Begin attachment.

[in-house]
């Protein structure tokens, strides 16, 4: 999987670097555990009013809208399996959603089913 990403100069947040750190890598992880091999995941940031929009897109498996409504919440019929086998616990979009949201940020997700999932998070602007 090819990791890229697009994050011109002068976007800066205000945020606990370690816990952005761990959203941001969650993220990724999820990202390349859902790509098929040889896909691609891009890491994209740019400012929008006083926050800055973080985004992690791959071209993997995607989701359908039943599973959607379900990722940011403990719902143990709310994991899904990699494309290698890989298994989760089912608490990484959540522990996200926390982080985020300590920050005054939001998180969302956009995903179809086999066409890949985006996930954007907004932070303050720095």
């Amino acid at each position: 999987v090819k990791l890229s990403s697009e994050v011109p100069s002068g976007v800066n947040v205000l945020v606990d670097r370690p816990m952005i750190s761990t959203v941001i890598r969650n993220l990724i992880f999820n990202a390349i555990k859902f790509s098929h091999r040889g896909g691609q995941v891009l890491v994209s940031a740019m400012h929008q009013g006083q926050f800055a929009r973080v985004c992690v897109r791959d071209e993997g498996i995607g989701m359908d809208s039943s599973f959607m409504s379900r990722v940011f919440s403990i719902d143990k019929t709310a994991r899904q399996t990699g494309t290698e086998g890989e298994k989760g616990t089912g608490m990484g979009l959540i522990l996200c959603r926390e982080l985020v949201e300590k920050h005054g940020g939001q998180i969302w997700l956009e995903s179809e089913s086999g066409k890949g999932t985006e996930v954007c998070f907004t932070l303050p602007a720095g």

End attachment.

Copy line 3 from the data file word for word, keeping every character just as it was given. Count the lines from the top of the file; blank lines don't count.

């Amino acid at each position: 999987v090819k990791l890229s990403s697009e994050v011109p100069s002068g976007v800066n947040v205000l945020v606990d670097r370690p816990m952005i750190s761990t959203v941001i890598r969650n993220l990724i992880f999820n990202a390349i555990k859902f790509s098929h091999r040889g896909g691609q995941v891009l890491v994209s940031a740019m400012h929008q009013g006083q926050f800055a929009r973080v985004c992690v897109r791959d071209e993997g498996i995607g989701m359908d809208s039943s599973f959607m409504s379900r990722v940011f919440s403990i719902d143990k019929t709310a994991r899904q399996t990699g494309t290698e086998g890989e298994k989760g616990t089912g608490m990484g979009l959540i522990l996200c959603r926390e982080l985020v949201e300590k920050h005054g940020g939001q998180i969302w997700l956009e995903s179809e089913s086999g066409k890949g999932t985006e996930v954007c998070f907004t932070l303050p602007a720095g």